Long, long before they were garbed in harpsichord and vibraphone and strings, and burst with a grandiosity unprecedented in the rock era, the songs on Astral Weeks were uncomplicated affairs, rough-hewn sketches, midnight bedroom musings accented by basic chords strummed softly on an acoustic guitar. What I absolutely adore about Glen Hansard's Astral Weeks covers (besides their frightening intensity; I have to lie down and place a cold, wet cloth on my forehead after hearing them) is how he whisks us back to the album's clean, simple origins, how he reminds us that the album's spine is, and always will be, Van Morrison's vocals and guitar playing. Hearing Hansard perform a stripped-bare and scuffed-up version of "Astral Weeks" ... I shake my head and sigh. Surely this is what the song sounded like in its primitive, early form.

Wednesday, March 19, 2014

Breaking endless circles

There were always photographs: black-and-white and grainy, bunched together in the middle of books, displayed on glossy and silky photo paper, captured scenes of sectarian savagery. My eyes moved past the piles of broken brick and the bulky armored vehicles and the drooping banners proclaiming "No Surrender" and the inky black smoke, and they lingered on the faces. And whether it was Catholics or Protestants, Republicans or Loyalists, Nationalists or Unionists, the faces contorted in the same grotesque fashion whenever the horror or the sorrow or the hopelessness became too much to bear.

For a long time, this was Northern Ireland to me: a land of monochrome violence, colorless existences, social catastrophe. A Northern Ireland I cobbled together from dense history books and hard-boiled fiction; a Northern Ireland that came into existence following an awakening of sorts in 1997. That summer, I returned from a trip to Kinsale and Co. Kerry with the rather embarrassing realization that my knowledge of Irish history, culture, and identity wouldn't fill your standard bar tumbler. So I read; then read some more. Then kept reading. (This being that dark age before the Internet reached the mainstream, when following the paths of self-education didn't include stopovers at Google, YouTube, and Wikipedia.)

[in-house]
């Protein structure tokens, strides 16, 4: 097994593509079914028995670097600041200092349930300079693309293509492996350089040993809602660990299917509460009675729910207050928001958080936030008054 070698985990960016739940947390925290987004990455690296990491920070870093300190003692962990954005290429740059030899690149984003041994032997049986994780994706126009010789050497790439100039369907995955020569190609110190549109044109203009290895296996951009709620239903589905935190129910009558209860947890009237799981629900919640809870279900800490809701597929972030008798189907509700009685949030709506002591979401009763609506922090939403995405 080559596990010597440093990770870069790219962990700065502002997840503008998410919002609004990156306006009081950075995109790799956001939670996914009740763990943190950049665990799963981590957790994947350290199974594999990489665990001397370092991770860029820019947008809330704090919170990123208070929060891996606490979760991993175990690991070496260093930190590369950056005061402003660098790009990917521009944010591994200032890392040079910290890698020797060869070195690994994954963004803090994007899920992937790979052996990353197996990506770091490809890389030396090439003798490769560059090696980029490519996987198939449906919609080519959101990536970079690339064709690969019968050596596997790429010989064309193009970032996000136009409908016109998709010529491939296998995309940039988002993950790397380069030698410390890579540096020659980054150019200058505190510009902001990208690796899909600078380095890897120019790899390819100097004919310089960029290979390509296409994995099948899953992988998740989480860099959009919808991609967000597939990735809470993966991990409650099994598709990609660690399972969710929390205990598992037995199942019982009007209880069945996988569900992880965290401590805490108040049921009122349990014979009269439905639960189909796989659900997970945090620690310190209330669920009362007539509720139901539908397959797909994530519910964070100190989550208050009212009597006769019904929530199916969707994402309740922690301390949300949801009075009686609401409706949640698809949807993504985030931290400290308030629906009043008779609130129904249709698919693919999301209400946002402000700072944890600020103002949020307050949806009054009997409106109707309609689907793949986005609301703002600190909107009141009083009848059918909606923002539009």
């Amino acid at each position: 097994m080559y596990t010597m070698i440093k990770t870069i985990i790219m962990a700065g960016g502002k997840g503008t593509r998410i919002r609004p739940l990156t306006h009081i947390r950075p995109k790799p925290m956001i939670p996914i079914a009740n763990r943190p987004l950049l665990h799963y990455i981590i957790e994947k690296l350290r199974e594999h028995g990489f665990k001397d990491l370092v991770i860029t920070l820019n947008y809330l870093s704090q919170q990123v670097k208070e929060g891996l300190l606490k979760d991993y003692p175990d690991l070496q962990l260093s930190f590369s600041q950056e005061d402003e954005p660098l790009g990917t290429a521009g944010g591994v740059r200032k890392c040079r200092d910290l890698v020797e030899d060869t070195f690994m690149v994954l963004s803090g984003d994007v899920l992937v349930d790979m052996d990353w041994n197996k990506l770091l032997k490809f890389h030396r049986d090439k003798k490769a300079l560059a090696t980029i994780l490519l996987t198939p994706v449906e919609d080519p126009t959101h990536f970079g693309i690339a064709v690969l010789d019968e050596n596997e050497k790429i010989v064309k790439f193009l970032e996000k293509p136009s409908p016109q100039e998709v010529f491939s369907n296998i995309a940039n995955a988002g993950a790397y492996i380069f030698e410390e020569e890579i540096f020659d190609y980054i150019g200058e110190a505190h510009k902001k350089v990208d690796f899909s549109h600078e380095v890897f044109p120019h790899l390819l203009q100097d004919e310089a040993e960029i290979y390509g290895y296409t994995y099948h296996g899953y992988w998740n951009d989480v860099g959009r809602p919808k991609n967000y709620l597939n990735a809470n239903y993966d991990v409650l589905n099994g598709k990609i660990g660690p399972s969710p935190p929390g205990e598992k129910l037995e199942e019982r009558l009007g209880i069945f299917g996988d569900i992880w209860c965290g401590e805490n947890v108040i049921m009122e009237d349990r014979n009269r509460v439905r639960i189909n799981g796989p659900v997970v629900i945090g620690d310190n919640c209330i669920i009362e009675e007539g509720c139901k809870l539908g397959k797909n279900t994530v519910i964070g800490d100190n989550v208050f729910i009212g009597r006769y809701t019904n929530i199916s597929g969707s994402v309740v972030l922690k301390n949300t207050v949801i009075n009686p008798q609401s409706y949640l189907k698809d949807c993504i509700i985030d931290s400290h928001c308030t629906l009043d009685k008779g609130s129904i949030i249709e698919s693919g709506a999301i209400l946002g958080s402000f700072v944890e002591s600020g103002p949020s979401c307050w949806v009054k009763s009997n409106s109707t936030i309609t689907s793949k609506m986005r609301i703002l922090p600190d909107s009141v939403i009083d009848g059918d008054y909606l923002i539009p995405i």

And then I went to Northern Ireland, nearly 10 years after my first trip to the island. The morning we arrived in Belfast, unkempt and dried out from airplane booze, we walked down Donegall Place in Belfast center. I saw teenage girls with fresh, salon-primped hair and neon drainpipe pants and pastel high heels, and even younger boys with color-mottled football jerseys and dazzlingly chromatic sneakers. I saw a boy ran up behind a girl and goose her and then scurry back to his mates. The girl yelped and planted fists on hips and stared with mock outrage, and the boy laughed and raised his arms in triumph, like he had just converted a kick from the penalty spot.

And then a thought arrived: Here, on this street, nearly a decade after the Good Friday Agreement, are young men and women born long after the violence captured and depicted in the old books I once read. For the first time in generations, there are adolescents growing up here with the understanding that it's possible for endless circles of hatred and violence to be broken. They are recognizing that a life circumscribed by sectarian and political boundaries is a life that is futile.

This is the Northern Ireland of today: a place, as I wrote once before, where the future is uncertain, where there's a steely determination to reconcile with the past, and where the present is laden with so much hope and optimism.

Thursday, March 13, 2014

Ostensible reasons

This photo of Green Street in Cambridge, Mass., was posted by Ryan Walsh on his blog, Ryan Walsh Escapes His Fate. Walsh is the singer/guitarist/songwriter of the Boston-based band Hallelujah The Hills.

This excerpt is from Clinton Heylin's Can You Feel the Silence?:
The choice of Cambridge, Massachusetts, was an interesting one. Essentially a university town, centered around Harvard University, it lies across the river from that most English of New England cities, Boston. Morrison enjoyed the fact that it had "a lot of funky clubs, and a lot of bars where you [could] see R&B performers," and it was still no more than four hours from the hubbub of New York City. Morrison rarely revealed his real reason for being in Massachusetts, though his long-standing bassist Tom Kielbania remembers him once alluding to the fact that "he didn't have a very good relationship with Bang Records. There was a lot of hostilities there, and he [had] got paranoid of the whole situation." By the time John Payne joined the pair in September, his ostensible reason for skipping New York had become "wreck[ing] some PA equipment at some clubs, [so] no one would hire him any more."